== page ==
Field goals and curtain calls

WHETHER HE'S splitting the uprights or singing arias, Justin Tucker can go deep. The Ravens placekicker and bass-baritone was a standout athlete growing up in Austin, Texas. He also loved to sing and perform. But during his freshman year at Westlake High, Tucker was told he'd have to choose between sports and music. "I was fully prepared to do both. I thought it was going to be awesome," says Tucker. "But I was told it just wasn't feasible." It wasn't a hypercompetitive football coach, however, who pressured him to fully commit to the gridiron. It was the music director. "We had a pretty competitive band," he says.

Football has worked out just fine. In two seasons with the Ravens, Tucker, 24, has connected on 91.9 percent of his field goal attempts. But he didn't completely abandon his inner band geek. Tucker majored in recording technology at Texas and studied under professor Nikita Storojev, a renowned opera singer. "He's a former pro hockey player, so it was more like a player-coach relationship," Tucker says. "He pushed me beyond my comfort zone. You can't swing your backpack around that school without hitting a virtuoso musician, so no one really cared too much about the fact that I could kick a football straight."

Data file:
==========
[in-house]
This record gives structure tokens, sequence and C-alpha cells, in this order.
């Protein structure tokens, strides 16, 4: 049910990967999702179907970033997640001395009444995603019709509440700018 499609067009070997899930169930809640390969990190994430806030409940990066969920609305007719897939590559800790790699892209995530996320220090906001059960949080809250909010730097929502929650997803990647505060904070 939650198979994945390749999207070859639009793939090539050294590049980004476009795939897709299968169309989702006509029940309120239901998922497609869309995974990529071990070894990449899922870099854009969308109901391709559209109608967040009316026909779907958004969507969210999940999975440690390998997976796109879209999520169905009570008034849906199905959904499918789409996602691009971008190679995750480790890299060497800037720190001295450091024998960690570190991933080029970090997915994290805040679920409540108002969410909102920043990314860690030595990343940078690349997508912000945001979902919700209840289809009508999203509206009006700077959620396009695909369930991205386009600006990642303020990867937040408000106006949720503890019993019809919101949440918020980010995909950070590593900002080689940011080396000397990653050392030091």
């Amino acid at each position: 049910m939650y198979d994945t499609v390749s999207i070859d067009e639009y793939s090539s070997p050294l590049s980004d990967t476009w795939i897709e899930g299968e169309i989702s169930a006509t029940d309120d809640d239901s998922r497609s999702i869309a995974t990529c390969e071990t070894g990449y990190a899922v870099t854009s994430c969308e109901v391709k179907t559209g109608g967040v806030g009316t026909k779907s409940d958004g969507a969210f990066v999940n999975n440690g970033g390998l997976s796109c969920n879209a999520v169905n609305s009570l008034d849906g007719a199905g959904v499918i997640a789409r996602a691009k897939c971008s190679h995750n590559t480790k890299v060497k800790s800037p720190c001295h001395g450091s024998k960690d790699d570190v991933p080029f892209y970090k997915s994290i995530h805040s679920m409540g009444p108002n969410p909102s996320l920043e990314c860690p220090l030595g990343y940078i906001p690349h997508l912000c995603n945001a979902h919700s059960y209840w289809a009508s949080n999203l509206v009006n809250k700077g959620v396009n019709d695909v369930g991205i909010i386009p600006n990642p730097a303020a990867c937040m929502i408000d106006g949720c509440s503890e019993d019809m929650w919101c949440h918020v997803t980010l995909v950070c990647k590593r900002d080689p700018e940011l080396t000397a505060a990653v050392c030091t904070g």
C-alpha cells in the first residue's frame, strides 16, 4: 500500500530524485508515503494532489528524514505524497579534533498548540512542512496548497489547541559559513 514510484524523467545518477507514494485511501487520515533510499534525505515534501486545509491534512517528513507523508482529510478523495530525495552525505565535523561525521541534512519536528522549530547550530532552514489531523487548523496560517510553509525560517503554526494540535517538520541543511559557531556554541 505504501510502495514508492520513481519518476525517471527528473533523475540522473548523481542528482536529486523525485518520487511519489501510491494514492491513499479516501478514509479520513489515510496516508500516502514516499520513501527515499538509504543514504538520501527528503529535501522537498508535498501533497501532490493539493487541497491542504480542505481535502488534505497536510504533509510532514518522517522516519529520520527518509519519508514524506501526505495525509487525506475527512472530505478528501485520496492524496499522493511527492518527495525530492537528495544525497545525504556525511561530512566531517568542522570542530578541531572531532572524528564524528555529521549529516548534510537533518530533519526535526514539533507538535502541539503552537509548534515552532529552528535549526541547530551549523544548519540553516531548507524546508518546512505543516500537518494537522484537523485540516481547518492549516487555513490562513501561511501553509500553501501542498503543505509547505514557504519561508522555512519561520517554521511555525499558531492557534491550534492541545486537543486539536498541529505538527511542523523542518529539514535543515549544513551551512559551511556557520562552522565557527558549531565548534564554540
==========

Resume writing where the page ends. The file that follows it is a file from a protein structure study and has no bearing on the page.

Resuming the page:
Tucker learned to sing in seven different languages -- English, Spanish, French, Italian, German, Latin and Russian -- which came in handy when, as an NFL rookie, he sang for Ravens veterans in camp. Jaws dropped when he responded with a booming aria.

"It takes a level of technicality to kick a football, and the same is true of music," says Tucker, who has been invited to perform with the Baltimore Symphony. "There is a composure that's required and a confidence that comes with preparation." As his 61-yard game winner to beat the Lions in December on "Monday Night Football" showed, he can nail an operatic ending.

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